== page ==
We had made several upgrades to the house while we lived on Charlotte Street: we removed a window from the back porch, the room addition where most of the living took place on Charlotte Street. It is where the kitchen table and the old Hotpoint stood, watching all the activities of at least two generations. I was so proud when the Hotpoint was removed and replaced with the Kenmore. Those old refrigerators weighed a ton, and I have never seen a bigger man than the one that Sears used to deliver the new Kenmore.

He took the old Hotpoint through the garage while three helpers watched. Each stair bowed under his feet, and I was astonished at the groans that those wooden stairs made under him.

When he brought the Kenmore in, it never seemed to belong in that room

There was a space heater on the east wall of that room addition. It had a pilot light which went out ritually because the door to the outside world frequently brought in a wind that blew it out. One of the family members would note the smell of gas. Someone would have to light the pilot. Jack had reminded us on occasion that carbon monoxide didn’t have an odor like the natural gas that we smelled when that pilot blew out. He knew how to be careful about car fumes: “roll the window down a crack”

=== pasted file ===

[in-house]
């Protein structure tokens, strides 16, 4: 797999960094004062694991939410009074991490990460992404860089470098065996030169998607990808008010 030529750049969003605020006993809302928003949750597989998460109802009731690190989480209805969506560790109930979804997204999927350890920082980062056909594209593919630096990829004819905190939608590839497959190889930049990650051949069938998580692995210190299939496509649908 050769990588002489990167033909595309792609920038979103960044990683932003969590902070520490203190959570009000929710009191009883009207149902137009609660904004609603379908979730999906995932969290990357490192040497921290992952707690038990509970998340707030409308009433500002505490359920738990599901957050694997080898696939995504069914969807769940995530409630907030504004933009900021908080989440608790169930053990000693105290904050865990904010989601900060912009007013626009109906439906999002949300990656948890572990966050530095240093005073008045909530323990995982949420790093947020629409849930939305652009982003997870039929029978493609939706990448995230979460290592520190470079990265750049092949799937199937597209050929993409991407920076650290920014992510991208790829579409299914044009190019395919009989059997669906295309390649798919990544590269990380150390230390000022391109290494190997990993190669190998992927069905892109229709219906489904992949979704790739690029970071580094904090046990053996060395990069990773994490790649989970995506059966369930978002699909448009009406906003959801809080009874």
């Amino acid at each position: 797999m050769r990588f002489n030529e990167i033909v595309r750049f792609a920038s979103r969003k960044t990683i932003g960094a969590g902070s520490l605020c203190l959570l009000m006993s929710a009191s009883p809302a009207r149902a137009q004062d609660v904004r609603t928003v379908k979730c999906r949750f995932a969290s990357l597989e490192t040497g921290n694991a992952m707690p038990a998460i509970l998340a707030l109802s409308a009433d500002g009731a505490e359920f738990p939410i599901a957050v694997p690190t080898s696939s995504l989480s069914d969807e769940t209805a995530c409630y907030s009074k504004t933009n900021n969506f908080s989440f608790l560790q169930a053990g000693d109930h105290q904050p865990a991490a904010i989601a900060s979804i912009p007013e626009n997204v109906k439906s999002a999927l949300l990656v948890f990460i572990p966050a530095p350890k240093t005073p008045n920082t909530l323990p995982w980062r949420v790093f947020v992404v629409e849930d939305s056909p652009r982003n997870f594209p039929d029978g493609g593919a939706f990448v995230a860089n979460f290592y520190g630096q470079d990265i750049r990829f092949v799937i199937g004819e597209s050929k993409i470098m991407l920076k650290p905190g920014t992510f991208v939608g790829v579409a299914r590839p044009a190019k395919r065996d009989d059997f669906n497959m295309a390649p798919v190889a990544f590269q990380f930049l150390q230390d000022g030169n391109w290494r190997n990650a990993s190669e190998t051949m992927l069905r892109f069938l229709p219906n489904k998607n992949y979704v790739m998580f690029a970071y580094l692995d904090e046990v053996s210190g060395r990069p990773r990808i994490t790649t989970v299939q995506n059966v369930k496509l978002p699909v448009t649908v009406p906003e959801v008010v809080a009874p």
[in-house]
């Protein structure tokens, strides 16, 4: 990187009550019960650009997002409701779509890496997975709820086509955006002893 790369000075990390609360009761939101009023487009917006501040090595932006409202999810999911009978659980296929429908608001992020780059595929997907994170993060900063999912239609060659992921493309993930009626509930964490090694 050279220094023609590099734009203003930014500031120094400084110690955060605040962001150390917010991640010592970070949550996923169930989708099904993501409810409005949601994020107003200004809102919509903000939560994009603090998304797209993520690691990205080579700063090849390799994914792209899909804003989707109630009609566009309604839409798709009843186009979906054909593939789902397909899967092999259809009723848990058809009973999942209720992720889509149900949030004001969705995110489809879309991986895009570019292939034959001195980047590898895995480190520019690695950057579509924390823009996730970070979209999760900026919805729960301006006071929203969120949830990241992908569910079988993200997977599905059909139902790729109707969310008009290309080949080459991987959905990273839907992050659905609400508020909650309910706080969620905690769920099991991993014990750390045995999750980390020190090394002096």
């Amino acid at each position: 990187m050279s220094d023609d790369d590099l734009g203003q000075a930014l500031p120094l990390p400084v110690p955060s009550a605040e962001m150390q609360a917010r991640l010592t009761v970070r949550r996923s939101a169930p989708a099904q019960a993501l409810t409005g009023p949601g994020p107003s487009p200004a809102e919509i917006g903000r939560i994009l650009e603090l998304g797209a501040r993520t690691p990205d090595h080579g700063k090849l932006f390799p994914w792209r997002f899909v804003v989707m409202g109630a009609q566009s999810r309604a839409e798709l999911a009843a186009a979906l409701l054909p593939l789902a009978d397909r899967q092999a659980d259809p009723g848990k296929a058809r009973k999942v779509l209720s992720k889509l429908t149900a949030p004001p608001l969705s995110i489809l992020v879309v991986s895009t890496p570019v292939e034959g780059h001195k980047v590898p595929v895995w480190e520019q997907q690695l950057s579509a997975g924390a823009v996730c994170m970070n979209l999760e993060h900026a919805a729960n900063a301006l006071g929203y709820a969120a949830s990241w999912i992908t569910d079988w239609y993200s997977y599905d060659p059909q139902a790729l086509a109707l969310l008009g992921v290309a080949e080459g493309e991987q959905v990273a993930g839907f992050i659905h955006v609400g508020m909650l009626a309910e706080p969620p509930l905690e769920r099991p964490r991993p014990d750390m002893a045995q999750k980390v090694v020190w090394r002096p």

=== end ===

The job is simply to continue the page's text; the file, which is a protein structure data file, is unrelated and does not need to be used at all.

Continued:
On moving day from 353 to 413, I met the new owner. I had met him once before when he was buying the house. He seemed to be a regular guy – he worked for the parts department of a local car dealer. I worked for a car dealer at the time, and we exchanged banter about business, and the ins and outs of the auto industry.

He told me that he had plans for the house, mainly in the area of the garage and the basement. Leaving the peg board up in the basement made him happy because it would be a good storage area for his tools. He intended to do some remodeling himself, and let me know that he considered himself to be very handy.